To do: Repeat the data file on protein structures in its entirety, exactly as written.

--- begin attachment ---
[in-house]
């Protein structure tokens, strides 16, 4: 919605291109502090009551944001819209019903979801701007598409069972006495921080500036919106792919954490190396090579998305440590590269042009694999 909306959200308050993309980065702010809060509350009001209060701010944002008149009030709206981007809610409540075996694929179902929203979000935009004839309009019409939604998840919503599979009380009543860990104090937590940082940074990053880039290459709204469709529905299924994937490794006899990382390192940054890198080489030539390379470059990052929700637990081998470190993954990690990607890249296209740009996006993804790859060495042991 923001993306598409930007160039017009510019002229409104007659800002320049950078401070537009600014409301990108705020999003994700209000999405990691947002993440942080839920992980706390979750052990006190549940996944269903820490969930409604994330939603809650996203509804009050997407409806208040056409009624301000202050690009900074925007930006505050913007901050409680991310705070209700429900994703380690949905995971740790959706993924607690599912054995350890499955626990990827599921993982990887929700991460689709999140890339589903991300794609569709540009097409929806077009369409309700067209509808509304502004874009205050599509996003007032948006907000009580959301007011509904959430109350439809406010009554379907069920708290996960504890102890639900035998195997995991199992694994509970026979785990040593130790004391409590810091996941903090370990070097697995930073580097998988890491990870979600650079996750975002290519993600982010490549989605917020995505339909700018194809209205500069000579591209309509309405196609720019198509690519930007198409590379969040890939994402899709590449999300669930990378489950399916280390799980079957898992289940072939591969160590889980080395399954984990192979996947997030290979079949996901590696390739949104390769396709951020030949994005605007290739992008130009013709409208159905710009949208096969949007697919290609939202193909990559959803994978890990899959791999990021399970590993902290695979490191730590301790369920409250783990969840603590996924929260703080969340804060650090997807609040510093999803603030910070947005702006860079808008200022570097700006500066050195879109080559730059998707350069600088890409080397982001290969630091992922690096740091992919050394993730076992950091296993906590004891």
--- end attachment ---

[in-house]
């Protein structure tokens, strides 16, 4: 919605291109502090009551944001819209019903979801701007598409069972006495921080500036919106792919954490190396090579998305440590590269042009694999 909306959200308050993309980065702010809060509350009001209060701010944002008149009030709206981007809610409540075996694929179902929203979000935009004839309009019409939604998840919503599979009380009543860990104090937590940082940074990053880039290459709204469709529905299924994937490794006899990382390192940054890198080489030539390379470059990052929700637990081998470190993954990690990607890249296209740009996006993804790859060495042991 923001993306598409930007160039017009510019002229409104007659800002320049950078401070537009600014409301990108705020999003994700209000999405990691947002993440942080839920992980706390979750052990006190549940996944269903820490969930409604994330939603809650996203509804009050997407409806208040056409009624301000202050690009900074925007930006505050913007901050409680991310705070209700429900994703380690949905995971740790959706993924607690599912054995350890499955626990990827599921993982990887929700991460689709999140890339589903991300794609569709540009097409929806077009369409309700067209509808509304502004874009205050599509996003007032948006907000009580959301007011509904959430109350439809406010009554379907069920708290996960504890102890639900035998195997995991199992694994509970026979785990040593130790004391409590810091996941903090370990070097697995930073580097998988890491990870979600650079996750975002290519993600982010490549989605917020995505339909700018194809209205500069000579591209309509309405196609720019198509690519930007198409590379969040890939994402899709590449999300669930990378489950399916280390799980079957898992289940072939591969160590889980080395399954984990192979996947997030290979079949996901590696390739949104390769396709951020030949994005605007290739992008130009013709409208159905710009949208096969949007697919290609939202193909990559959803994978890990899959791999990021399970590993902290695979490191730590301790369920409250783990969840603590996924929260703080969340804060650090997807609040510093999803603030910070947005702006860079808008200022570097700006500066050195879109080559730059998707350069600088890409080397982001290969630091992922690096740091992919050394993730076992950091296993906590004891």